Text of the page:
Wizarding World of Harry Potter will open in spring 2010 at Universal Orlando
By Dewayne Bevil
|Sentinel Staff Writer|
Sep 15, 2009 | 8:11 PM
A sprinkling of details — including a broad opening date — about the Wizarding World of Harry Potter was revealed by Universal Orlando on Tuesday.
"Universal has given me the great honor in revealing to the world that the Wizarding World of Harry Potter will be opening its gates, spring 2010," said actor Tom Felton, who plays Draco Malfoy in the Potter films and was in Orlando for the announcement.
Tuesday's peek provided a few new tidbits and renderings of the new area within the Islands of Adventure theme park. It confirmed some previous reports about the expansion that's expected to cost more than $200 million but left much of Universal's planned magic still in the dark. Notably absent: details about Wizarding World's only new major ride so far, called Harry Potter and the Forbidden Journey.
Released today were two videos and a set of renderings for the planned park.
"This is really just the tip of the iceberg," Mark Woodbury, president of Universal Creative, said of the announcement about the 20-acre area that will re-create scenery from the J.K. Rowling books and subsequent films about a boy wizard.
•The "spring" opening date is the most specific the resort has been. That's later than its original goal of December 2009 but earlier than a June 30, 2010, deadline stipulated in its licensing contract with Warner Bros.
"In terms of just raw construction, given where they appear to be, they certainly should be able to make the spring date," said Robert Niles, editor of ThemeParkInsider.com. "The real challenge is if they're going to be able to have the ride programming in place in time."
•Some merchandise will be exclusive to Islands of Adventure. "We're going to bring to life all the great food and candy and gadgets and what-not that are in the books and films," said Paul Daurio, show producer of Wizarding World. "But more importantly we're going to have an entire line of product that's been developed specifically for the Wizarding World of Harry Potter that can only be found here from the books and the film."
•Guests will be able to purchase wands at Ollivanders wand shop via interactive (and undisclosed) methods. In Potter movies, wands select their owners. "We've developed a way to make that experience real," Woodbury said.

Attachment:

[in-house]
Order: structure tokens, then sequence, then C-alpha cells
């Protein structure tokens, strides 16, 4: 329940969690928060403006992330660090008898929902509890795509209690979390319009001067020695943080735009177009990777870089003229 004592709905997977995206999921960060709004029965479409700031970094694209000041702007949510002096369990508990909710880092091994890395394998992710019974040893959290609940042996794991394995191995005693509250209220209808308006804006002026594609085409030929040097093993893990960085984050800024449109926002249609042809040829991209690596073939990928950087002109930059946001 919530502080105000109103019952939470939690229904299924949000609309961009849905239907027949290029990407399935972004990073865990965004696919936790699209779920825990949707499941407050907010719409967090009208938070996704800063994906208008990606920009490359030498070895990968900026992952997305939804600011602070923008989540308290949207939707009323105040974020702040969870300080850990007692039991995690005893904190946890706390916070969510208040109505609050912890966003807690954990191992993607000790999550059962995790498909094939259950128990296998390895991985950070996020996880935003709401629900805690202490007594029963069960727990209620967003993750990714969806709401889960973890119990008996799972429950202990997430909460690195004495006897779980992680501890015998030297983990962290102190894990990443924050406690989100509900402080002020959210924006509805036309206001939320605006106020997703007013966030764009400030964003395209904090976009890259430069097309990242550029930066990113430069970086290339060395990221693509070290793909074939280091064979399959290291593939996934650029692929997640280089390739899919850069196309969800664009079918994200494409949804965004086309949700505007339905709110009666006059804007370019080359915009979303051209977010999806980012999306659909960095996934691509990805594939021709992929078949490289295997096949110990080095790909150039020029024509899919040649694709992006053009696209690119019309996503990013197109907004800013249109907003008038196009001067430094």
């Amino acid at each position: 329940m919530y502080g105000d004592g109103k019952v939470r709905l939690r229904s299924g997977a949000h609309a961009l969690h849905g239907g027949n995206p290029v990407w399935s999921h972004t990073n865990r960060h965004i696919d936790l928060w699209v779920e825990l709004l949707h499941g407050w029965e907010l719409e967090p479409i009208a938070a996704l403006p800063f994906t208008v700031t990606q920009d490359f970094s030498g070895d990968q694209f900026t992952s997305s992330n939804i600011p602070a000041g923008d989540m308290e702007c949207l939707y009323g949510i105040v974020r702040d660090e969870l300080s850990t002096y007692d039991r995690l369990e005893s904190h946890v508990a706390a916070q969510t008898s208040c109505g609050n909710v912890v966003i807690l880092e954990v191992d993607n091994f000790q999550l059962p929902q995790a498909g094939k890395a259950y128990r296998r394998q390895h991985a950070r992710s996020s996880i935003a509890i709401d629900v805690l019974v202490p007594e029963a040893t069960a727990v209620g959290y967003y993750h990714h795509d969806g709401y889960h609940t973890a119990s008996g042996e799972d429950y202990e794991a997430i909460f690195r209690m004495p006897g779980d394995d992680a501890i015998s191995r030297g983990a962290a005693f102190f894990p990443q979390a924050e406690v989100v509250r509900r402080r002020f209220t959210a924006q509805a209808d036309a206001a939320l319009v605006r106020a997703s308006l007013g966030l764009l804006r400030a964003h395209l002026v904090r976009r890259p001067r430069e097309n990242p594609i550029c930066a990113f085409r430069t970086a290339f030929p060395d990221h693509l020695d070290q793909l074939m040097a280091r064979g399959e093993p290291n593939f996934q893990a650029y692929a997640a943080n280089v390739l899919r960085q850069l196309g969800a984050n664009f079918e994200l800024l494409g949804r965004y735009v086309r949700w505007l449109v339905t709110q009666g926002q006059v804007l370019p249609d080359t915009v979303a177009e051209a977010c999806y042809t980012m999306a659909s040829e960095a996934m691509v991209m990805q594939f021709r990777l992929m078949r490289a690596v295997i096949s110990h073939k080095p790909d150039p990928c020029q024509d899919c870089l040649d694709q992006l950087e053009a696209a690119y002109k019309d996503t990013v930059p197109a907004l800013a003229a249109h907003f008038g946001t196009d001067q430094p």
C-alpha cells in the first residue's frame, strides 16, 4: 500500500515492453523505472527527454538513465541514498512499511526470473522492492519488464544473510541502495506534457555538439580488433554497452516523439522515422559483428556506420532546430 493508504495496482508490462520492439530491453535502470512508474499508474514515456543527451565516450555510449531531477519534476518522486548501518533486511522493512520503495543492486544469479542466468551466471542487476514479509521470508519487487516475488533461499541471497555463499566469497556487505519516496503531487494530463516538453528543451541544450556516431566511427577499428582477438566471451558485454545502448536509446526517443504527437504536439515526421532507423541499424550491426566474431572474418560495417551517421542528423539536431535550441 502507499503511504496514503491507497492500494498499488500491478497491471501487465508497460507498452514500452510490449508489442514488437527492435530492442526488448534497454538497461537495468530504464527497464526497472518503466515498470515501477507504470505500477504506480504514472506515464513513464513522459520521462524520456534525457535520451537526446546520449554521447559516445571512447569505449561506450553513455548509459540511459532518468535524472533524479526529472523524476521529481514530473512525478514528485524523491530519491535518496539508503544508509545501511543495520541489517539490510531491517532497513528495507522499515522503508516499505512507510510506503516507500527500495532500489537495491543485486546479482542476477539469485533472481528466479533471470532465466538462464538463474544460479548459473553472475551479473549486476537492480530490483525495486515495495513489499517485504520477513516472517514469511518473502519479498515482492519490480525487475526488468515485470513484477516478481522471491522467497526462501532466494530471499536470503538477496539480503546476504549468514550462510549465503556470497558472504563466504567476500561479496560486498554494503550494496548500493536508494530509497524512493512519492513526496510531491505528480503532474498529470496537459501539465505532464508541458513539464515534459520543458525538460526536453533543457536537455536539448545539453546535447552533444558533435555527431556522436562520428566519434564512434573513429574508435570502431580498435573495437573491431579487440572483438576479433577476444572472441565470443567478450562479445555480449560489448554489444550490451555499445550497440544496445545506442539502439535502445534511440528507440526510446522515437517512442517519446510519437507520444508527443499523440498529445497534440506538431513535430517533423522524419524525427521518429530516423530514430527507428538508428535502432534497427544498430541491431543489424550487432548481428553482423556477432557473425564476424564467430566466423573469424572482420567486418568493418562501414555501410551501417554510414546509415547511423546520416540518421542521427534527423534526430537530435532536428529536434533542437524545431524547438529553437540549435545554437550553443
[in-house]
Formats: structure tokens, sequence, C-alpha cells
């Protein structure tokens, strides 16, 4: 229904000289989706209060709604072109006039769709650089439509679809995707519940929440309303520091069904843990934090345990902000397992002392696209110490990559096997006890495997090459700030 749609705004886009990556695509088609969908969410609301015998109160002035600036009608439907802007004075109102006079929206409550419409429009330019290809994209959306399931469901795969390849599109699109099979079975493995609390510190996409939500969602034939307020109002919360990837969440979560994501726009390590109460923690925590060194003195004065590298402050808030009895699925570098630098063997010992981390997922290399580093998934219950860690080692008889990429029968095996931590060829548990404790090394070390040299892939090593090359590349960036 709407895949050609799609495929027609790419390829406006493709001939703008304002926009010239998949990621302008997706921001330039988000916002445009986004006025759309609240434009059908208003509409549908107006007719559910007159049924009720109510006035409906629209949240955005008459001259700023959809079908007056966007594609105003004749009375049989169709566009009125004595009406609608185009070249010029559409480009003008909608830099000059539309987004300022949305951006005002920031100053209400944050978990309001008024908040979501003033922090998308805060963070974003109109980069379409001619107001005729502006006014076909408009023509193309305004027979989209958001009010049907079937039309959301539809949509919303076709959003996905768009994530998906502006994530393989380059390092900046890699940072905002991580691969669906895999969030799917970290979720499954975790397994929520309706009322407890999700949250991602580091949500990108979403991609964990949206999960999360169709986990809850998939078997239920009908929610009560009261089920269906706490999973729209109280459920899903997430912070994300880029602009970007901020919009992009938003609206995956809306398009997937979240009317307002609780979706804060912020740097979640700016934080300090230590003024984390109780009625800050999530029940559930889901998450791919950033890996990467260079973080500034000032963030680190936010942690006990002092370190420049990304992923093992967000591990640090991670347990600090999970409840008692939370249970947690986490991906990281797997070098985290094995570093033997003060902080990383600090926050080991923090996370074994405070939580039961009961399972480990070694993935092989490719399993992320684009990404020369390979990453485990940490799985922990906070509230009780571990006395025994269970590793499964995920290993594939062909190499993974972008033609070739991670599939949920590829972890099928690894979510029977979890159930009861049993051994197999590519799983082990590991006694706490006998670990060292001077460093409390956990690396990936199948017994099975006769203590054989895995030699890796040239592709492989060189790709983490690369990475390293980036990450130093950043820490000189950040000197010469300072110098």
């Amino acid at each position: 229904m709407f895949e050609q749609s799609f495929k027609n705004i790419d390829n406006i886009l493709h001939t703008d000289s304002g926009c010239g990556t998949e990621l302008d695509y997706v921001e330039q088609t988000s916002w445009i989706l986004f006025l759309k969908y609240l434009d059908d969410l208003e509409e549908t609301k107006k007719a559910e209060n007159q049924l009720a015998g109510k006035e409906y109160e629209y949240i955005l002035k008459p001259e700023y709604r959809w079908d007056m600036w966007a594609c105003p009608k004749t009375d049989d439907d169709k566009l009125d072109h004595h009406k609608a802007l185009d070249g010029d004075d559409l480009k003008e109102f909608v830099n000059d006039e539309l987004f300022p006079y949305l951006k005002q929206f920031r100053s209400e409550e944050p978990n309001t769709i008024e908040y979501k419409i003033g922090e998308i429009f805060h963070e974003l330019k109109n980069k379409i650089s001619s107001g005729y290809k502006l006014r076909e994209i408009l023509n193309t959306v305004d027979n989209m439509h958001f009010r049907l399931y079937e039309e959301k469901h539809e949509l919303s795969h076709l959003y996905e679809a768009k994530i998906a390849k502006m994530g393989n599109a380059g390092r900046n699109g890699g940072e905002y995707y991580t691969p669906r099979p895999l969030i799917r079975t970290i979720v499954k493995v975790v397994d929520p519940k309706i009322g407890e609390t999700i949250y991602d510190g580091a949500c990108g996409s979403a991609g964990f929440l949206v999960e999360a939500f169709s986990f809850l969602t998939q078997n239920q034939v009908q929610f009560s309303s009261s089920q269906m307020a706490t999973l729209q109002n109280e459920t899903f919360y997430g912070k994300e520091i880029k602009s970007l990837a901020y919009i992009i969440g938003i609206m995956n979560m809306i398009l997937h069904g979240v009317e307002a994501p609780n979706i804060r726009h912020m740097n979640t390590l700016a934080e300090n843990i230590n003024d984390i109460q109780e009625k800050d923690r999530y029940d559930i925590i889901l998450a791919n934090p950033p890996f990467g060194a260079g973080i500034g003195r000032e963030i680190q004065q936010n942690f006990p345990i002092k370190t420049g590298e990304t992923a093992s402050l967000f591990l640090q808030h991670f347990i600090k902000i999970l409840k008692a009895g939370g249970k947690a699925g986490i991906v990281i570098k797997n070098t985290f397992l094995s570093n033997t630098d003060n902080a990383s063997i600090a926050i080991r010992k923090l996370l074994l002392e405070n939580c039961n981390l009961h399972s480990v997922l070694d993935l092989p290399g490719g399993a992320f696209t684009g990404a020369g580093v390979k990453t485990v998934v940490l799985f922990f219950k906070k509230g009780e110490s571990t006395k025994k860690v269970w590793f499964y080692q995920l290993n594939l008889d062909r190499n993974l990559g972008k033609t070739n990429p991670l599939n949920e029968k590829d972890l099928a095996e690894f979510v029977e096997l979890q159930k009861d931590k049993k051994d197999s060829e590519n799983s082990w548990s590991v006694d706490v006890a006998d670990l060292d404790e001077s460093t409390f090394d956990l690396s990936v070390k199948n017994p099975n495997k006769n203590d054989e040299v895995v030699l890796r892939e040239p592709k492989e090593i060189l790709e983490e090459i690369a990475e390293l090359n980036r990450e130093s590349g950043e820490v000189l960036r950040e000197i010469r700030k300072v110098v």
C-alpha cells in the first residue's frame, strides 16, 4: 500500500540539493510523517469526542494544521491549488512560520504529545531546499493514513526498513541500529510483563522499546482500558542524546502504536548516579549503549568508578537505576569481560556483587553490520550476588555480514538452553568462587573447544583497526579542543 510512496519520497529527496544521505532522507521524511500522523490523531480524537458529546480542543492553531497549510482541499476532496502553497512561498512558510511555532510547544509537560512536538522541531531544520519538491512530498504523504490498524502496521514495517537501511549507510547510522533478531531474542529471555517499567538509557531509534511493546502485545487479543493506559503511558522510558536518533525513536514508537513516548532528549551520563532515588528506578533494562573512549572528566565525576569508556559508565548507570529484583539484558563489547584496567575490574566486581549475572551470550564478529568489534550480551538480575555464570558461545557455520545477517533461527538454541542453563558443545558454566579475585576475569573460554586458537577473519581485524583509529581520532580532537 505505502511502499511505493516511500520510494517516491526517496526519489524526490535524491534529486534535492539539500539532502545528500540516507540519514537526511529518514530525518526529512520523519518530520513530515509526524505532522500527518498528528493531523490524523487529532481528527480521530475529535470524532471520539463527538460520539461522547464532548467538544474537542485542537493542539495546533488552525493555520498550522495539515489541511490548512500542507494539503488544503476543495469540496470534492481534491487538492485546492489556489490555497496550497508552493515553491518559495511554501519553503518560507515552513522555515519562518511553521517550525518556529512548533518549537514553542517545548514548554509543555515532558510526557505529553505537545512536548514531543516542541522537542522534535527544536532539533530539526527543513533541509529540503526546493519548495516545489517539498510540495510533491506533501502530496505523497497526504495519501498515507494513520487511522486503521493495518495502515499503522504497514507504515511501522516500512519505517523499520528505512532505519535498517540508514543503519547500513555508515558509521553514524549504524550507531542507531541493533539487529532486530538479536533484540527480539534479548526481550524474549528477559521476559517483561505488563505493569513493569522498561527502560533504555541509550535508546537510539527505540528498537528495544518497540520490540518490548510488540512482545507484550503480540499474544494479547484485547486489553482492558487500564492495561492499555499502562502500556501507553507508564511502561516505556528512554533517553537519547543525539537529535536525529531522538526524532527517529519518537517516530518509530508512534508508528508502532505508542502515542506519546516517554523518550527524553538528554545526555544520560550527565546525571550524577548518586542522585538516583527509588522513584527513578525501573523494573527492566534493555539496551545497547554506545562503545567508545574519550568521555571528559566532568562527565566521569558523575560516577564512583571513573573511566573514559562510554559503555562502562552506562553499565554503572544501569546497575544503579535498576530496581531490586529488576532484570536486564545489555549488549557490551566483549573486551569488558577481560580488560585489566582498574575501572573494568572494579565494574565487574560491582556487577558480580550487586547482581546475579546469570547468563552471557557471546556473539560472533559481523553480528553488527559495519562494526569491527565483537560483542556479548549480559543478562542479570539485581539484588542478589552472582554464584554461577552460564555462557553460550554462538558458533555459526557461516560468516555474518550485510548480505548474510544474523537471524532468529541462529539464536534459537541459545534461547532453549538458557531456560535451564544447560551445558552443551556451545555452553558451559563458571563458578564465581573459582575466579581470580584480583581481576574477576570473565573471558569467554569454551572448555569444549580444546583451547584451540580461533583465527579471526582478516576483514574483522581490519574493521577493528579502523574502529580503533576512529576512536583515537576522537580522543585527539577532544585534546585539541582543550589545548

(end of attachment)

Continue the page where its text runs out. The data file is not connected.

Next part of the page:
•The Owl Post will send out letters with a postmark from Hogsmeade, Rowling's village that will be made three-dimensional at Wizarding World.
•Maps of the area indicate that two existing coasters at Islands will be refashioned for Wizarding World theming. Dueling Dragons becomes Dragon Challenge (now with Chinese Fireball and Hungarian Horntail trains). Flying Unicorn, a family coaster, morphs into Flight of the Hippogriff.
•A slew of stores from the Potter stories — including Zonko's, Honeydukes and Three Broomsticks — will be included in Hogsmeade. Butterbeer, a staple of the stories, will be available there.
"Many of us have tasted it," Woodbury said. "We developed a special recipe. We collaborated with Warner Bros. One of the meetings we've had with J.K. Rowling, we tasted and sampled some of the food items that we will have in Three Broomsticks, including butterbeer."
Nonalcoholic, he said.
What's in the air
•One area that wasn't talked about at all: the Forbidden Forest, an ominous setting from the books that is home to creatures such as centaurs, unicorns and spiderlike "acromantulas" that Universal initially said guests would be able to visit. It's not included in a new map of the Wizarding World released Tuesday, and the resort has removed mention of the location from its press materials.
Universal spokesman Tom Schroder said the Forbidden Forest is still part of its plans. "We have not announced its location yet," he said.
•Details were thin on Harry Potter and the Forbidden Journey, the new ride within Hogwarts Castle. But officials were gushing.
"This is something totally new, totally different, and an experience unlike anything anyone's ever done, including ourselves," Woodbury said. "I would call it a full-immersion, visceral, compelling experience."
Although show producer Daurio said "it couldn't be further from a roller coaster," he did share a few visual details.
"As you enter Hogwarts Castle, you find those iconic rooms such as the Gryffindor Common Room, which everybody for years has wanted to have the opportunity to travel inside Hogwarts and see what it was like to be in those hallowed halls," he said. "Then you are swept up into a journey that really captures the greatest stories, the greatest characters, and the greatest experiences from the books and films."
No height restriction was announced for Forbidden Journey. Without one, it's more likely to be a milder ride.
"If there is a height restriction, then you know they're going to be bumping around a little bit more," Niles said.
Jason Garcia of the Sentinel staff contributed to this report. Dewayne Bevil can be reached at email@example.com or 407-420-5477.
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